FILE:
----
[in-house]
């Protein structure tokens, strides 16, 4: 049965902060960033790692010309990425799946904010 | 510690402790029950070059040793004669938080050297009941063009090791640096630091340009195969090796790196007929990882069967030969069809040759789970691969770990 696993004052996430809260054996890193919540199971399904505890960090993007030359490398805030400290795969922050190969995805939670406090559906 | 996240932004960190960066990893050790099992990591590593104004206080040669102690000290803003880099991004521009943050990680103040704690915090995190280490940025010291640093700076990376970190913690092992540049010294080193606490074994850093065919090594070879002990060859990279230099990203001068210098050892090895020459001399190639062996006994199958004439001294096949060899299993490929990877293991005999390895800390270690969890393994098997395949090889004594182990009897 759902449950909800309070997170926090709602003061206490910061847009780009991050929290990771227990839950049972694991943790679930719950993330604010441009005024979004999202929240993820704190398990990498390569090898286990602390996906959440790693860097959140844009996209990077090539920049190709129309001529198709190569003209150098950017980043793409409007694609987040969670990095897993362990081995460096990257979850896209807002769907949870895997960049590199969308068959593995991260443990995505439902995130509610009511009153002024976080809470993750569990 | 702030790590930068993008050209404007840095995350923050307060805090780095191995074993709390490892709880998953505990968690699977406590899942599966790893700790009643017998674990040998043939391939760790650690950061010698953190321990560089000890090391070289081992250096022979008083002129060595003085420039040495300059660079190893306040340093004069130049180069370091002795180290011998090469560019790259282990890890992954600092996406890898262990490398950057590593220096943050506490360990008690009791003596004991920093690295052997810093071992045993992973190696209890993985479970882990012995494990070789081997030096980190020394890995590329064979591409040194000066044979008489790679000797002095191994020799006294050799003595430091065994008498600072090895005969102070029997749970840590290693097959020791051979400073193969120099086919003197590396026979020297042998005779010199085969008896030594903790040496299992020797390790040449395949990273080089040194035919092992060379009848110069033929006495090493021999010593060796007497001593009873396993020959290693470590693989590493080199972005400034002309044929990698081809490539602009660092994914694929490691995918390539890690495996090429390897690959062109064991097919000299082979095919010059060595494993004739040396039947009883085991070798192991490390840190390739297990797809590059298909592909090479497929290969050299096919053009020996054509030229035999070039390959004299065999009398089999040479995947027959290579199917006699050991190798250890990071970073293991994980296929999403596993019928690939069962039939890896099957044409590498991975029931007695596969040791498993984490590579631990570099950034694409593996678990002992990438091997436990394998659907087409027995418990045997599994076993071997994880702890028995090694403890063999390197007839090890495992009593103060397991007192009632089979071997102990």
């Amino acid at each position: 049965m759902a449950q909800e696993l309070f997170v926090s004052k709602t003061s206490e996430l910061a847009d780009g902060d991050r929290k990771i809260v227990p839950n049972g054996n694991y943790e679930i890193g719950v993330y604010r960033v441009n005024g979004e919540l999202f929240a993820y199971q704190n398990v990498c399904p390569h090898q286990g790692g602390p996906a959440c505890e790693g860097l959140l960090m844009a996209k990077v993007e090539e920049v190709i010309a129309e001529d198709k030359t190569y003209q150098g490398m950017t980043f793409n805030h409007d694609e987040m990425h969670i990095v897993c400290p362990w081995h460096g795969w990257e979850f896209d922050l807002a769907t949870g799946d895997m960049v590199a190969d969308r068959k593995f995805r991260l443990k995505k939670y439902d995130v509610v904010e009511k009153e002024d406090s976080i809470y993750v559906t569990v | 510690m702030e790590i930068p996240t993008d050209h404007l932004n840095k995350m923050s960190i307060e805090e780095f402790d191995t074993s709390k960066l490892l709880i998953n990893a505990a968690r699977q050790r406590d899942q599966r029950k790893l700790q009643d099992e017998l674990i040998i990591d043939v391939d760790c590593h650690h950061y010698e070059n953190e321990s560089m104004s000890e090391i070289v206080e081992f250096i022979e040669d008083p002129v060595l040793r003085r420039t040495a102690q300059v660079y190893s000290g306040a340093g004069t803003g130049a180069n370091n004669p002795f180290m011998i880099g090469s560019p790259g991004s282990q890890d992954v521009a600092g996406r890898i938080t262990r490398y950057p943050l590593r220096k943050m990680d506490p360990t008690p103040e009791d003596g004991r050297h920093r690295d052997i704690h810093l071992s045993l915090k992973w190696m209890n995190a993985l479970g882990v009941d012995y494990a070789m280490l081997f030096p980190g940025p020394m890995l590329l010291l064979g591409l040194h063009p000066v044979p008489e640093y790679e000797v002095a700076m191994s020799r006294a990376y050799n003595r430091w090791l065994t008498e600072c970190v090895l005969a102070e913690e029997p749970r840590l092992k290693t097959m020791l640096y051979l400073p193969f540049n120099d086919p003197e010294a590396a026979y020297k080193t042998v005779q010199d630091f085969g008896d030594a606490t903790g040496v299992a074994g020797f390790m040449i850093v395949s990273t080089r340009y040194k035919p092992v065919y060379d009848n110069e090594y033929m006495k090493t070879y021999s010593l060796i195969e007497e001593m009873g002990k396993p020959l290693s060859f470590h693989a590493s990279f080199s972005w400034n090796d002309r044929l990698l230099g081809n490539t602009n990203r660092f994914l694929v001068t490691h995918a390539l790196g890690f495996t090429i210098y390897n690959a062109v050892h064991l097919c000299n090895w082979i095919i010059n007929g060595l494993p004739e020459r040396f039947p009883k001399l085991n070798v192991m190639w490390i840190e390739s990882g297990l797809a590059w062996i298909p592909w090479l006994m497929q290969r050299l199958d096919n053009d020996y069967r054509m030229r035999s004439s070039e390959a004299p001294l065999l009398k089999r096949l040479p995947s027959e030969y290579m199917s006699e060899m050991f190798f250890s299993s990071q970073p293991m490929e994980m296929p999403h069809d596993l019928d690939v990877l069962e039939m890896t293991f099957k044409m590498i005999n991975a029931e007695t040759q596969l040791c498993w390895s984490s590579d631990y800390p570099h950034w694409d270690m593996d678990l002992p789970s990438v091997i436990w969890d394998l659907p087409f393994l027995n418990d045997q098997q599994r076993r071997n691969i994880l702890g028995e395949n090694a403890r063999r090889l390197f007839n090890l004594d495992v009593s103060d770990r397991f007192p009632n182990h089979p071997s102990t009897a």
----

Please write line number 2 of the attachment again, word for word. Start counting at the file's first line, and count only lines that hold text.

């Protein structure tokens, strides 16, 4: 049965902060960033790692010309990425799946904010 | 510690402790029950070059040793004669938080050297009941063009090791640096630091340009195969090796790196007929990882069967030969069809040759789970691969770990 696993004052996430809260054996890193919540199971399904505890960090993007030359490398805030400290795969922050190969995805939670406090559906 | 996240932004960190960066990893050790099992990591590593104004206080040669102690000290803003880099991004521009943050990680103040704690915090995190280490940025010291640093700076990376970190913690092992540049010294080193606490074994850093065919090594070879002990060859990279230099990203001068210098050892090895020459001399190639062996006994199958004439001294096949060899299993490929990877293991005999390895800390270690969890393994098997395949090889004594182990009897 759902449950909800309070997170926090709602003061206490910061847009780009991050929290990771227990839950049972694991943790679930719950993330604010441009005024979004999202929240993820704190398990990498390569090898286990602390996906959440790693860097959140844009996209990077090539920049190709129309001529198709190569003209150098950017980043793409409007694609987040969670990095897993362990081995460096990257979850896209807002769907949870895997960049590199969308068959593995991260443990995505439902995130509610009511009153002024976080809470993750569990 | 702030790590930068993008050209404007840095995350923050307060805090780095191995074993709390490892709880998953505990968690699977406590899942599966790893700790009643017998674990040998043939391939760790650690950061010698953190321990560089000890090391070289081992250096022979008083002129060595003085420039040495300059660079190893306040340093004069130049180069370091002795180290011998090469560019790259282990890890992954600092996406890898262990490398950057590593220096943050506490360990008690009791003596004991920093690295052997810093071992045993992973190696209890993985479970882990012995494990070789081997030096980190020394890995590329064979591409040194000066044979008489790679000797002095191994020799006294050799003595430091065994008498600072090895005969102070029997749970840590290693097959020791051979400073193969120099086919003197590396026979020297042998005779010199085969008896030594903790040496299992020797390790040449395949990273080089040194035919092992060379009848110069033929006495090493021999010593060796007497001593009873396993020959290693470590693989590493080199972005400034002309044929990698081809490539602009660092994914694929490691995918390539890690495996090429390897690959062109064991097919000299082979095919010059060595494993004739040396039947009883085991070798192991490390840190390739297990797809590059298909592909090479497929290969050299096919053009020996054509030229035999070039390959004299065999009398089999040479995947027959290579199917006699050991190798250890990071970073293991994980296929999403596993019928690939069962039939890896099957044409590498991975029931007695596969040791498993984490590579631990570099950034694409593996678990002992990438091997436990394998659907087409027995418990045997599994076993071997994880702890028995090694403890063999390197007839090890495992009593103060397991007192009632089979071997102990």